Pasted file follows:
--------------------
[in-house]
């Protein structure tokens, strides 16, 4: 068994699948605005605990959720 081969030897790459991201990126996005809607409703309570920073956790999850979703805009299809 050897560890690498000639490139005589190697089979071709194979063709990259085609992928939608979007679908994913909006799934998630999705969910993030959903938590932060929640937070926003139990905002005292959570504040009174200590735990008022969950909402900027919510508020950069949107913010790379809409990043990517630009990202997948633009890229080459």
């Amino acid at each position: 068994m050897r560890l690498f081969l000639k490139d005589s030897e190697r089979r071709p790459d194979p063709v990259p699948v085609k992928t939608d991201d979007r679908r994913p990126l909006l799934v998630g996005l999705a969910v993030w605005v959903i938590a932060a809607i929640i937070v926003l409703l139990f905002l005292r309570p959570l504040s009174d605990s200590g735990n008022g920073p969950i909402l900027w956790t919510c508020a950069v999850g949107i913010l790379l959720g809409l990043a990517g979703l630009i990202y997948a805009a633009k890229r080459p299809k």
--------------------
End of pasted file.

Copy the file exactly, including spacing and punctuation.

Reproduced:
[in-house]
């Protein structure tokens, strides 16, 4: 068994699948605005605990959720 081969030897790459991201990126996005809607409703309570920073956790999850979703805009299809 050897560890690498000639490139005589190697089979071709194979063709990259085609992928939608979007679908994913909006799934998630999705969910993030959903938590932060929640937070926003139990905002005292959570504040009174200590735990008022969950909402900027919510508020950069949107913010790379809409990043990517630009990202997948633009890229080459």
């Amino acid at each position: 068994m050897r560890l690498f081969l000639k490139d005589s030897e190697r089979r071709p790459d194979p063709v990259p699948v085609k992928t939608d991201d979007r679908r994913p990126l909006l799934v998630g996005l999705a969910v993030w605005v959903i938590a932060a809607i929640i937070v926003l409703l139990f905002l005292r309570p959570l504040s009174d605990s200590g735990n008022g920073p969950i909402l900027w956790t919510c508020a950069v999850g949107i913010l790379l959720g809409l990043a990517g979703l630009i990202y997948a805009a633009k890229r080459p299809k």